Twitter and Facebook immediately wanted The Turnip to run for Prime Minister. It had a moment of fame, during which it got its picture taken in a fancy purple cabbage suit and red-framed glasses. But, being a vegetable and rather slow to act, it is still considering its options. It may yet get in by acclamation. And—BTW—it has had several phone calls from distraught Republicans of an older generation who long for the restoration of a more civil political discourse. The Turnip feels their pain.

More recently, Twitter involved me in the still-famous 2011 “War of the Toronto Library System.” This came about as follows. Toronto elected a mayor called Rob Ford, who promised to get rid of the gravy in the Toronto budget while avoiding both tax raises and service cuts. As this was not possible, he then proposed to raise taxes and cut services. Among the latter was the Toronto Public Library, much loved and much used in all areas of Metro Toronto—in fact, the most used system per capita in North America. I retweeted a petition about this, and so many of my followers piled onto it that it crashed the site.


Margaret Atwood mask.jpg

Christos Tsirbas

A DIY Margaret Atwood mask, posted on Flickr

A news item ensued, in which my name featured. The Mayor’s brother, Doug—a city councilor, and attached to the Mayor at the hip—stated he didn’t know what I looked like, and if I wanted to have an opinion I needed to get elected and go down to City Hall—a peculiar concept of free speech in a democracy. I was in the wild woods, out of e-contact, but when I got back it was to Atwood For Mayor graffiti and buttons, the news that a platoon of citizens had attended a City Hall meeting wearing printouts of my face, and many smiles and waves, and shouts of “Margaret! We know what you look like!” On Twitter, many Tweeted their happy, snuggly, or saved-my-life library anecdotes. The story shot around the world via social media and newspapers; the library and City Hall both were deluged with letters and messages; and councilors became quick to declare their enduring love for libraries. It’s clear from this and many more sharp-edged manifestations—such as Tahrir Square and Occupy Wall Street—that Twitter and its online siblings do not merely reflect the news: they also create it.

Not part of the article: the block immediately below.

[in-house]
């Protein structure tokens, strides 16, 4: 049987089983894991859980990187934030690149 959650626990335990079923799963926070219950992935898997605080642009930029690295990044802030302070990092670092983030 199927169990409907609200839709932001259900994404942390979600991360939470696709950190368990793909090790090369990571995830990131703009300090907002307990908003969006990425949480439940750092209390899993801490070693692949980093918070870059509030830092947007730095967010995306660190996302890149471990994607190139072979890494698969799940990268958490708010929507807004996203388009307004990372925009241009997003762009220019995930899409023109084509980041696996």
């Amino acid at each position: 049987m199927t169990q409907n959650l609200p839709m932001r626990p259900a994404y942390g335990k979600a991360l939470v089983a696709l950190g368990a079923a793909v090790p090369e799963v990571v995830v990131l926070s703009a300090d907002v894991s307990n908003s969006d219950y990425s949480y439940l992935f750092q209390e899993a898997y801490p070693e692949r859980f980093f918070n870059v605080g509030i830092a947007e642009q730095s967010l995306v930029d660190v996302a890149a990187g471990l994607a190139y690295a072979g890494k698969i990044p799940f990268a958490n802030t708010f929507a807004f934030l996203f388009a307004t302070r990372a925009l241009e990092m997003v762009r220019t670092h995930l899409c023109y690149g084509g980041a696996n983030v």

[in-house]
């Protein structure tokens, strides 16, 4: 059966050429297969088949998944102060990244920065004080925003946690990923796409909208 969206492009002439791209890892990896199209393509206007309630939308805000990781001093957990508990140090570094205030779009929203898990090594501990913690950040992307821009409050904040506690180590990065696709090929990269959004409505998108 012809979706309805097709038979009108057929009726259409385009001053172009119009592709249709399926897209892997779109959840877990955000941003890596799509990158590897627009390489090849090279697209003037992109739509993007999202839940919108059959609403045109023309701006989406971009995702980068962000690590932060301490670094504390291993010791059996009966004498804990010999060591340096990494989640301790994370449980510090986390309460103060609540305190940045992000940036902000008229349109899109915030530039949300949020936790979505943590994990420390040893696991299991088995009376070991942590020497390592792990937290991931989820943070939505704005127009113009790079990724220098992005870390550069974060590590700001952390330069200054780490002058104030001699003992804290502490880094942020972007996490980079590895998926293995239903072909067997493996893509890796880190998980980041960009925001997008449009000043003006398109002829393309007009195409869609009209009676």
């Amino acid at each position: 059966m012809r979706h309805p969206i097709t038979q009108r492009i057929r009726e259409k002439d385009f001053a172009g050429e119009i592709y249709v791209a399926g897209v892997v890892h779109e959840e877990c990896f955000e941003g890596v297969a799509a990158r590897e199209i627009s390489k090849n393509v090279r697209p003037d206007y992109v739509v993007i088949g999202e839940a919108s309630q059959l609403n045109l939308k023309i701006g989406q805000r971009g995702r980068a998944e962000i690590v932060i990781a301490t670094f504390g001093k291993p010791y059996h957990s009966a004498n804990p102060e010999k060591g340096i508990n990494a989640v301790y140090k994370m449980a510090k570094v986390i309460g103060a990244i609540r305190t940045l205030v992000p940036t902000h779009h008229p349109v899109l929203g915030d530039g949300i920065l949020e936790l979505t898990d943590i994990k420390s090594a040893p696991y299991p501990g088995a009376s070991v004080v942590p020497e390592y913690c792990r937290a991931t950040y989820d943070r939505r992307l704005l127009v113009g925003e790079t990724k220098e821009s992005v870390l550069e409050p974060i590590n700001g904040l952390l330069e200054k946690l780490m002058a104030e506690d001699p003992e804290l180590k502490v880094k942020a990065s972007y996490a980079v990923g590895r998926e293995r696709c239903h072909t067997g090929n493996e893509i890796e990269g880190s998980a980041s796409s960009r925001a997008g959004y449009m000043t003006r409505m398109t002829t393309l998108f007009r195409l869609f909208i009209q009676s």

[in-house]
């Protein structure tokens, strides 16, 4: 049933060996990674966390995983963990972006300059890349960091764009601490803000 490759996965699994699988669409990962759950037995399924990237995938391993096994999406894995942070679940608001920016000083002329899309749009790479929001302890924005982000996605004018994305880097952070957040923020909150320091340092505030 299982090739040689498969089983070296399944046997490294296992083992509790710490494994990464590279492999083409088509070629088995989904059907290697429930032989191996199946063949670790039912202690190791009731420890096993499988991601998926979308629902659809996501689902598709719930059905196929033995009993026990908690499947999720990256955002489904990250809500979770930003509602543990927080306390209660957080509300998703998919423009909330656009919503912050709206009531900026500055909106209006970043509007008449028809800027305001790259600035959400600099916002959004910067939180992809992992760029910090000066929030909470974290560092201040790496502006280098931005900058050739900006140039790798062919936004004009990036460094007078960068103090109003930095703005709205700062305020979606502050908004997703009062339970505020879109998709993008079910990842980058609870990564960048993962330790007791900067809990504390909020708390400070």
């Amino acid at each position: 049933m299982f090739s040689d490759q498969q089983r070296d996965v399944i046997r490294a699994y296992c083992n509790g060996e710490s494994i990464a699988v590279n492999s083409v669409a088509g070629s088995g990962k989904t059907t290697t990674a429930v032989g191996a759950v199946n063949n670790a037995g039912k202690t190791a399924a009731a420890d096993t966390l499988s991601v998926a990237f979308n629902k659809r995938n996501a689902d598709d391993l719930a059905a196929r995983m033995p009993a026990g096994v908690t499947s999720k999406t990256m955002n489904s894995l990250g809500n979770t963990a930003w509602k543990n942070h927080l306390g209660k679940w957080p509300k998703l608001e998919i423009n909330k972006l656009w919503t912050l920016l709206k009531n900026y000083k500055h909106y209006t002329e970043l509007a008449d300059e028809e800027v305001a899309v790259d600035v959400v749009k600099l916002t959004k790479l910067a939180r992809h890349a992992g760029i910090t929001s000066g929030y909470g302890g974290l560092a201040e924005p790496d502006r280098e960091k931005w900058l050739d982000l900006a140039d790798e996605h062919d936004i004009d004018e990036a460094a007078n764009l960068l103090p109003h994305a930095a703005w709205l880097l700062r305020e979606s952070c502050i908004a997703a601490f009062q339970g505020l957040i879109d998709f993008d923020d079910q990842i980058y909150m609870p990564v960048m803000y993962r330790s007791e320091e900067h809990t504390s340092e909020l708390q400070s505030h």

Which is why many governmental attempts are being made, globally, to curb, control, and curtail. The US’s proposed Stop Online Piracy Act, or SOPA, was draconian. Canada’s proposed Bill C30 would have permitted governmental e-snooping without a warrant. Both aroused so much online ire that their proposers are currently re-thinking. But ordinary folks should not have to choose between theft and Big Brother: surely the hive mind is creative enough to write its own fair rules, ones that protect both creators’ rights and consumer privileges. If it doesn’t write fair rules and enforce them itself, someone, sooner or later, will write unfair rules for it.

And we’ll all be less free if that happens. For the e-forest is not a street, nor is it a meadow. It is not yet tame. It’s still the merry wild greenwood, where—as in the plays of Shakespeare—enchantments may happen. True, there are sometimes trolls: that’s what makes the woods wild. And every sword has two edges, the one you cut with and the one that can cut you: no-holds I-spy cyber wars are raging up there in the Clouds. But cages for all would surely be worse. Anyway, on Twitter, there’s always the magic charm UNFOLLOW, and the even more dire BLOCK.

As for @rotatingskull, who knows what lurks behind that white, enigmatic, gently twirling facade? So far, only the Rotating Skull itself knows. On Twitter, playland of masqueraders, we are what we choose to divulge. Or to conceal. It’s nice to have some choice left, about something.